Snarkily, her main detractor, Ariana (a prominent, gray-clad society artist), responds: "I'm sorry but a memorial isn't a graveyard." Ariana supports an alternate memorial called "The Void." It is "visceral, angry, dark, raw, because there was no joy on that day… it's created destruction, which robs the real destruction of its power, dialectically speaking." Ariana's studied tone makes grief almost procedural. Claire, for whom healing is deeply personal, is having none of it.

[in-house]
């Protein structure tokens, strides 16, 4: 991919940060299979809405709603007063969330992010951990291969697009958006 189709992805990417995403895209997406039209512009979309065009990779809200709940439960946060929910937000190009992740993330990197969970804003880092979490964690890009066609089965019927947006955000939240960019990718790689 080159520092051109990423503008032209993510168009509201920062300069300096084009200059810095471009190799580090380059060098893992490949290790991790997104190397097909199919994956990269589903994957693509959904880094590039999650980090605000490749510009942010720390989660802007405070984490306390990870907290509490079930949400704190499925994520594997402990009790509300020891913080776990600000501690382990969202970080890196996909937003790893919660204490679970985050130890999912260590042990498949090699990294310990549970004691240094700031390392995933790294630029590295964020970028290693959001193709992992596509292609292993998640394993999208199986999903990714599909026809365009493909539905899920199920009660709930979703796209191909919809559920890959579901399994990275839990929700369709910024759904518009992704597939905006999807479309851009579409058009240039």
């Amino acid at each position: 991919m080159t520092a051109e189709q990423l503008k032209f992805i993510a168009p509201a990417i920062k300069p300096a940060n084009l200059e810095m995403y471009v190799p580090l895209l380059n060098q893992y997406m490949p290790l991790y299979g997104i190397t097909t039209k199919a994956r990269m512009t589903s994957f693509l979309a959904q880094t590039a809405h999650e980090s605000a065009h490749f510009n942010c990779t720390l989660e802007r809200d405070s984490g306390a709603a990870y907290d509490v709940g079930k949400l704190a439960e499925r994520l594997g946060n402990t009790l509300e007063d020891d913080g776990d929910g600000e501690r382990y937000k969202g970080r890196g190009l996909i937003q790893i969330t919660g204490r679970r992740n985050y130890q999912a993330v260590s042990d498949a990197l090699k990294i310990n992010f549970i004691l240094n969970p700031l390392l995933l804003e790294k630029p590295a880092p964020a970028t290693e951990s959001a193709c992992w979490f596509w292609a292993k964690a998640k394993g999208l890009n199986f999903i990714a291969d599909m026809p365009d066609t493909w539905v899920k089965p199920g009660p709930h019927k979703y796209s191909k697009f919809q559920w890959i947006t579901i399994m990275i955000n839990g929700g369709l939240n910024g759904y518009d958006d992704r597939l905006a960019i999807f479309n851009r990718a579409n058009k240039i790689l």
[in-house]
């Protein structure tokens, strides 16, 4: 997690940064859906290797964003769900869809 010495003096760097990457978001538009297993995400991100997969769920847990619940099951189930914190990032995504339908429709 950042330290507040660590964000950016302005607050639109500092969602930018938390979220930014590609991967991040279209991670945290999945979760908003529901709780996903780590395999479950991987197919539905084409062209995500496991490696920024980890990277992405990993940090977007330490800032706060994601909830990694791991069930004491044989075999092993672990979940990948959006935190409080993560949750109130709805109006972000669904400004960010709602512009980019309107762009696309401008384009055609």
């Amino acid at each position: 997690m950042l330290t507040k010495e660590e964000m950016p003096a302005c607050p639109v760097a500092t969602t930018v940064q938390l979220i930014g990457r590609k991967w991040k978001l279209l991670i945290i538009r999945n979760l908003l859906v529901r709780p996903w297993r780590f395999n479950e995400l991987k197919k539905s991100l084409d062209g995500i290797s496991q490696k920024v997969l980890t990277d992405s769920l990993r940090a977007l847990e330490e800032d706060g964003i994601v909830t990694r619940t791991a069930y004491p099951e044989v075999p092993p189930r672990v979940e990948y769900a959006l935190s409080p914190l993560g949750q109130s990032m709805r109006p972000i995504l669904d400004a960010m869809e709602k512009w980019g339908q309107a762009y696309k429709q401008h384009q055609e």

What do public memorials represent in the face of a multitude of private losses? Claire's debate with Ariana frames the book, but also provides a foil to it, because after the committee votes to choose the verdant garden, the committee opens the envelope that has held the name of its until-then-anonymous architect. That name: Mohammed Kahn. The chaos that ensues from the announcement of Kahn's name and from the committee's selection is far from academic. Although the stunned committee adjourns "to think," an ensuing press leak (to the New York Post, no less) and the high-level public frenzy around the decision occupy the rest of the book.